All Revved Up, Going Nowhere on Energy Policy

Ronald Brownstein's column appears every Sunday. See current and past Brownstein columns on The Times website at

Everyone in Washington expressed the requisite outrage last week about spiraling gas prices. But no one seemed outraged enough to seriously reassess any of the tired and rigid thinking that has paralyzed America’s energy policy for years.

The energy debate stands as a prime example of Washington’s deteriorating capacity to meaningfully confront problems.

There’s little mystery about the available options for reducing the nation’s dependence on foreign oil and its vulnerability to the sort of price rise now battering drivers at the pump. The list would include producing more oil and gas at home, encouraging more conservation, and promoting greater use of clean, renewable energy.


But for years, Washington hasn’t accomplished much on any of those fronts. Each party has repeatedly derailed the most ambitious proposals of the other. Republicans have blocked Democratic efforts to mandate more conservation and jump-start renewable sources; Democrats have sidelined Republican efforts to allow more domestic production.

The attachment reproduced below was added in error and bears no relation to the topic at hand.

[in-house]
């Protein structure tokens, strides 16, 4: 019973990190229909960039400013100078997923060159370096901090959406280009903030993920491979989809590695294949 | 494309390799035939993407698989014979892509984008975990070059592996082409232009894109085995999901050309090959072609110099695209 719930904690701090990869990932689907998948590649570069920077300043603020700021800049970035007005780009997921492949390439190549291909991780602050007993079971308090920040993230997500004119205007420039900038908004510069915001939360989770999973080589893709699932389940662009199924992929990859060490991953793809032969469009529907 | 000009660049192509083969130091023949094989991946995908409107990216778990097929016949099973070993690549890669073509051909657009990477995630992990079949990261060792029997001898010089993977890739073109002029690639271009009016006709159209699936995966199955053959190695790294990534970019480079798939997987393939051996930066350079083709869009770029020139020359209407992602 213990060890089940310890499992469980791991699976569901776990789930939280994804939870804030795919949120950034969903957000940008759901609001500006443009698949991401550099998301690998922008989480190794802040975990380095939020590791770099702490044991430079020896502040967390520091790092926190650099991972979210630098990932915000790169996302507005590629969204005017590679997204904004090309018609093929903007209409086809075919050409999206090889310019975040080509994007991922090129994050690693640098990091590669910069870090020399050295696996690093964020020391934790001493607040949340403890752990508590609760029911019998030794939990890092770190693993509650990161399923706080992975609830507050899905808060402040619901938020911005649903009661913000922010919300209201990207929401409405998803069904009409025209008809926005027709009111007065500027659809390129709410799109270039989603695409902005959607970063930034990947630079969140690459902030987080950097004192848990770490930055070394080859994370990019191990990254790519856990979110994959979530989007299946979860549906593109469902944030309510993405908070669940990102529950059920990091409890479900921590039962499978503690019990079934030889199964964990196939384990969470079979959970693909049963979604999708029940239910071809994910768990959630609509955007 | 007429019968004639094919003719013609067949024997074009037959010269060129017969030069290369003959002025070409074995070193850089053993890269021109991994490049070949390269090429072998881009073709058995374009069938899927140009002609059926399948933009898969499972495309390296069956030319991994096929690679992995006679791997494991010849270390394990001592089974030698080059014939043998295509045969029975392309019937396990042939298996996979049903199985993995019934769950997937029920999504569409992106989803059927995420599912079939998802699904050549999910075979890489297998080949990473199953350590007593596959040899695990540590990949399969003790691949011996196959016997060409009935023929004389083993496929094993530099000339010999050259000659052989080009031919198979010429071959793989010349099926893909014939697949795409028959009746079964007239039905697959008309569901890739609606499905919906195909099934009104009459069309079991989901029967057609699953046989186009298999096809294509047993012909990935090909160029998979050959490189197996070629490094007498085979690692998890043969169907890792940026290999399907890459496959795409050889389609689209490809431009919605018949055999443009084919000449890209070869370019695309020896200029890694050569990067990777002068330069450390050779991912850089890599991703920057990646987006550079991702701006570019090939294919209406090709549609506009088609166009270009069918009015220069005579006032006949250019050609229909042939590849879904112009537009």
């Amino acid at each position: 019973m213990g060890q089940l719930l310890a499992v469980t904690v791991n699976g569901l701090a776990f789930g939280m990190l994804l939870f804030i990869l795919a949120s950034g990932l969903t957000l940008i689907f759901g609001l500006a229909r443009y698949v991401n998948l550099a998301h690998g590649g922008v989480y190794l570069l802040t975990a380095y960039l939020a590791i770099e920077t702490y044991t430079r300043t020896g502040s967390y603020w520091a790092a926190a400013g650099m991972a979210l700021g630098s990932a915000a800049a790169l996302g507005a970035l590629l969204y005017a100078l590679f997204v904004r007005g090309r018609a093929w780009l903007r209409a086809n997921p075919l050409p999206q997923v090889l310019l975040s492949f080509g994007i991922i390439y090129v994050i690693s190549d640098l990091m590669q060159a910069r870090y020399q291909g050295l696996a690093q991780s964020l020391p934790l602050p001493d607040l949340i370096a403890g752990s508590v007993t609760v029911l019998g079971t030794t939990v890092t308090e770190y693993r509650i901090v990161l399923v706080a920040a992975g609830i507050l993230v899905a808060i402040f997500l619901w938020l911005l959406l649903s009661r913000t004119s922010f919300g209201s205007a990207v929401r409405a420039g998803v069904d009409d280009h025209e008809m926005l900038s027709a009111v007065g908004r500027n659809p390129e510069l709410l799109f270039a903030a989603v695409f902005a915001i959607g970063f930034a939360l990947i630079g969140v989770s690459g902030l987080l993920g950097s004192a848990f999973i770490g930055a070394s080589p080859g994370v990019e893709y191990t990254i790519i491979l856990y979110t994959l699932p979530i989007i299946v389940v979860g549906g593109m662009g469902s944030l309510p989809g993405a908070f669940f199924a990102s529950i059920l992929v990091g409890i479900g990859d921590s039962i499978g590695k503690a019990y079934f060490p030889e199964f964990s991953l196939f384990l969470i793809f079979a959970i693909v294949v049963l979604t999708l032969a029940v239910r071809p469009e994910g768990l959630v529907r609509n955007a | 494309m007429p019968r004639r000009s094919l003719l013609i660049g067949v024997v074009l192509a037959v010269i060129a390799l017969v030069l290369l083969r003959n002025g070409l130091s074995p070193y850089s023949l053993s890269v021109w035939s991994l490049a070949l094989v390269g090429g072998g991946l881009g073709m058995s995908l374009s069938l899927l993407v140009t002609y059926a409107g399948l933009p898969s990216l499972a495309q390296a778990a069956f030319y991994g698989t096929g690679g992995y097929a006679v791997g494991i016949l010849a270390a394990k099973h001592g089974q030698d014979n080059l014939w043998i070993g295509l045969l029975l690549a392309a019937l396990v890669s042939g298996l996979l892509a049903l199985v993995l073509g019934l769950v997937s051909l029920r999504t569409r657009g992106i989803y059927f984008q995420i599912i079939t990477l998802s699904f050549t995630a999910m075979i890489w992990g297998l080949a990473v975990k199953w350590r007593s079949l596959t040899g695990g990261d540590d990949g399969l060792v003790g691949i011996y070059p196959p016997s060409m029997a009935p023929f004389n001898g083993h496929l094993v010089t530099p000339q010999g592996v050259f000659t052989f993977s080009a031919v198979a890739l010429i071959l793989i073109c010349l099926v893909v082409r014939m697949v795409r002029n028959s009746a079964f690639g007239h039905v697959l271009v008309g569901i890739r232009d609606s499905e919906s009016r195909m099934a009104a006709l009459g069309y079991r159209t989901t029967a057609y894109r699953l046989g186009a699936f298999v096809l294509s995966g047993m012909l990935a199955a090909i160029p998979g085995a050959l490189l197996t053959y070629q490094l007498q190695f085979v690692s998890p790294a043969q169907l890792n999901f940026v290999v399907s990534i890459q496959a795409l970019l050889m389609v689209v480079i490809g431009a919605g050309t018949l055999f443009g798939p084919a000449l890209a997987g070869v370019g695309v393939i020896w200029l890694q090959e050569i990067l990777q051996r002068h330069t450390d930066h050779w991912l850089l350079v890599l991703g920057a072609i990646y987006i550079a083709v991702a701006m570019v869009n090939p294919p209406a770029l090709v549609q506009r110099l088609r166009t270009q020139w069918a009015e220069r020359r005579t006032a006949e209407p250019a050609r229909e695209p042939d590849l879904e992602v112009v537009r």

The energy bill President Bush signed last summer is a dreary monument to this politics of subtraction: Though the legislation contained some modestly beneficial provisions (mostly tax breaks to encourage conservation), no one imagined that it represented a response proportionate to the problem.

The latest long-term Department of Energy projections, released after Bush signed the bill, forecast that in 20 years, America’s reliance on foreign oil will be slightly greater than today.

The same discouraging tendencies were evident in last week’s eruption of Washington speeches about the pain at the pump.

Congressional Democrats lined up like kids whacking a pinata to swing at the oil industry. Some of their complaints seemed overwrought. Others landed more powerfully: It is absurd to shower the oil companies with billions in tax breaks, as last year’s energy bill did, while they are swimming in record profits.